What To Expect During Nursing Clinicals
What to Expect During Nursing Clinicals
Although nursing clinicals are essential to your nursing curriculum, you might be hesitant to provide hands-on patient care, especially if you're unsure what to expect in clinical nursing rotations. Learn what's involved in the clinical process, how to prepare, and how you're measured.
What Are Clinicals?
The nursing curriculum can vary in length and presentation depending on your school and state requirements. Educational content is generally divided into three presentation methods.
- Traditional didactic teaching is presented in classroom or online lectures and provides a fundamental nursing knowledge base.
- The simulation lab provides a no-risk environment to practice skills in a safe setting before caring for a patient.
- Nursing clinicals offer opportunities to apply the skills you learn in classroom and laboratory settings. You'll better understand complex patient needs, the disease process, and treatment plans.
Although the time spent in a nursing clinical is unpaid, the knowledge you gain is invaluable. Besides applying your educational foundation in nursing, clinical experience allows you to discover what type of nursing you enjoy most, hone your skills with confidence, and network to build connections with potential future employers.
How Many Clinical Hours Are Needed for Nursing School?
Clinical rotations in nursing allow students to work on practical nursing skills in various health care settings under the supervision of an RN clinical instructor. Clinical rotations can span several semesters or years, depending on the length and structure of the nursing program.
Clinical hours vary from state to state, and each board of nursing determines the required hours and settings. Some states permit simulated hours online or in-person instruction in the lab to count toward the required clinical hours.
What Are Clinical Nursing Rotations?
The clinical nursing experience includes diverse clinical settings and specialties, which can help you narrow down the types of roles to pursue. You may even find you enjoy a specialty you hadn't considered before.
Most clinical rotations are several days a week during the semester and can range from four to six hours to an eight-to-twelve-hour shift.
Clinical Rotations for Nursing May Include:
- Long-term care
- Acute care
- Medical surgical clinics
- Labor and delivery
- Mental health facilities
- Community settings
How to Prepare for Clinicals
Your school will provide instructions regarding the appropriate attire for your clinical rotation. These guidelines typically include the following:
- Scrubs or school uniforms in the school color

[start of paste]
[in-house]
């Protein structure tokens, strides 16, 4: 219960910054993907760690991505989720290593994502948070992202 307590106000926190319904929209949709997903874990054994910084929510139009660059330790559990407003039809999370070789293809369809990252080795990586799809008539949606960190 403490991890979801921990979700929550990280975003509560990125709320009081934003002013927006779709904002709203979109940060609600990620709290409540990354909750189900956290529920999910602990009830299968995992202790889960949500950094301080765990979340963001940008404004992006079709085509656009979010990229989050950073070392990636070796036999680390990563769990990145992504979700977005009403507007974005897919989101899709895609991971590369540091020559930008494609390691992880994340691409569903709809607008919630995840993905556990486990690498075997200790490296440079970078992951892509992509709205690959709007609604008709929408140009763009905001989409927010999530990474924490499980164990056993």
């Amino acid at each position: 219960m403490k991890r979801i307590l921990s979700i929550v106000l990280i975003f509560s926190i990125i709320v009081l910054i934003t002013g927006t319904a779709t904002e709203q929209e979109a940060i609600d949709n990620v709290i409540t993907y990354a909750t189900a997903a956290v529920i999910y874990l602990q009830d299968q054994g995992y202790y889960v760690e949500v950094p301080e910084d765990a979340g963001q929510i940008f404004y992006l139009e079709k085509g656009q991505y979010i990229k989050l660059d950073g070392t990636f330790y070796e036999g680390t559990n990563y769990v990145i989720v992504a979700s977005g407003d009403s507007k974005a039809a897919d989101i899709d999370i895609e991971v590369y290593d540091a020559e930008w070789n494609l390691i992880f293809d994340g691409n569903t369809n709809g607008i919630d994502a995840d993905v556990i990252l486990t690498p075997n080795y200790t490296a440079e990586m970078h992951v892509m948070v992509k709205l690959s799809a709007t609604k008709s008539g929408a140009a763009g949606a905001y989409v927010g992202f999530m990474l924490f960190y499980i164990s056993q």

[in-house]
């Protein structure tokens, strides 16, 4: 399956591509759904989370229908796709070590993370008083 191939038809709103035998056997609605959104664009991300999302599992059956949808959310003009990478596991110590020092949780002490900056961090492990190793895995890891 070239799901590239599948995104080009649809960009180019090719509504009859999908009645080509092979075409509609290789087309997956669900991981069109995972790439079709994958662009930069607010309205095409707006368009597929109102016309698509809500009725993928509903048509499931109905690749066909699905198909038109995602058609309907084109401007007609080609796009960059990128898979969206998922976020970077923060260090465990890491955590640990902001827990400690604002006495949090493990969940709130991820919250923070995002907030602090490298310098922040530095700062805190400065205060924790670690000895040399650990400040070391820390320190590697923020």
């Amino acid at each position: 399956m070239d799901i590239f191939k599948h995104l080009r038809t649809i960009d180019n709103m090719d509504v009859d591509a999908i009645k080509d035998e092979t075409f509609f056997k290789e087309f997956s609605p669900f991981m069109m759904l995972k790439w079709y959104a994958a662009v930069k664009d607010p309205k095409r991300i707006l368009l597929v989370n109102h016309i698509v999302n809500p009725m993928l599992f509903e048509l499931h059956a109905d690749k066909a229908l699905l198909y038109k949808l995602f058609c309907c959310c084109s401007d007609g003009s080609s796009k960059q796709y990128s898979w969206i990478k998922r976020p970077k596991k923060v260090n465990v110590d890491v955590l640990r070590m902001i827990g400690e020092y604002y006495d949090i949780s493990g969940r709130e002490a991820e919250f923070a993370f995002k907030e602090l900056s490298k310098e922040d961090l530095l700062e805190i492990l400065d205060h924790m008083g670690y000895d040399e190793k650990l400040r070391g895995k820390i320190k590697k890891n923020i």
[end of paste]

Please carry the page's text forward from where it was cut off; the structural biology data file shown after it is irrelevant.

- Comfortable closed-toe shoes
- Name badge from your nursing program
- Additional identification badge specific to the health care facility
Other tips on attire include:
- Wearing compression socks for long shifts
- Ensuring hair is neat and pulled back
- Presenting an overall professional appearance
Most importantly, nursing clinicals require a balance of confidence and curiosity. Don't worry about not having all the answers but be prepared to find out if you don't know.
Nursing Clinical Experience
Your clinical instructor will be on-site to support and monitor you and answer your questions. The number of students assigned to a clinical instructor is typically six to ten. That ratio depends on the school, clinical site, and state regulations.
Your First Day of Clinicals
During your first day of clinicals, you'll receive a tour of the facility and the floor to which you're assigned. You'll be introduced to staff members and shown the location of equipment, supplies, emergency exits, and patient and procedure rooms. Other topics reviewed may include policies and procedures, parking, and directions to areas like the cafeteria or break room.
Clinical Pre-Conference Meetings
This recurring team meeting with your clinical instructor and other students occurs before the start of each shift. Your clinical instructor will usually discuss plans for the day, go over patient assignments, and allow time for questions. They may also review classroom content that connects to the clinical experience.
Hands-on Patient Care
Assignments for clinical shifts may vary depending on where you are in the nursing program, the clinical setting, and the health care facility. You might start by caring for one patient, working with a student buddy, or being assigned to a nurse. Your clinical instructor will check in with you throughout the shift to answer questions and may offer opportunities for you to assist with or view a procedure.
Clinical Post-Conference Meetings
This debriefing with your clinical instructor occurs at the end of each shift. You'll have time to discuss the patients cared for that day, ask questions, and practice critical thinking by analyzing how you handled each situation.
What Do Nursing Students Do in Clinicals?
During nursing clinicals, you'll be responsible for various tasks depending on what stage you're at in the nursing program. You'll also be required to complete a nursing care plan utilizing the nursing process.
Other General Nursing Tasks You May Perform:
- Taking a medical history
- Performing a head-to-toe assessment
- Obtaining vital signs
- Bathing or dressing patients
- Making beds
- Assisting patients to walk or toilet
- Assisting with procedures
- Administering medication
During these tasks, you'll practice communicating with patients and their families.
How Are Students Graded?
Each school has its specific grading system, but all must adhere to the guidelines of the accrediting bodies. Nursing students typically get graded on the following:
By the end of a clinical nursing rotation, you should be able to achieve more autonomy and the confidence to care for multiple patients independently. If you put in your best effort, are engaged, and act as a patient advocate, you can make the most of your clinical nursing rotations.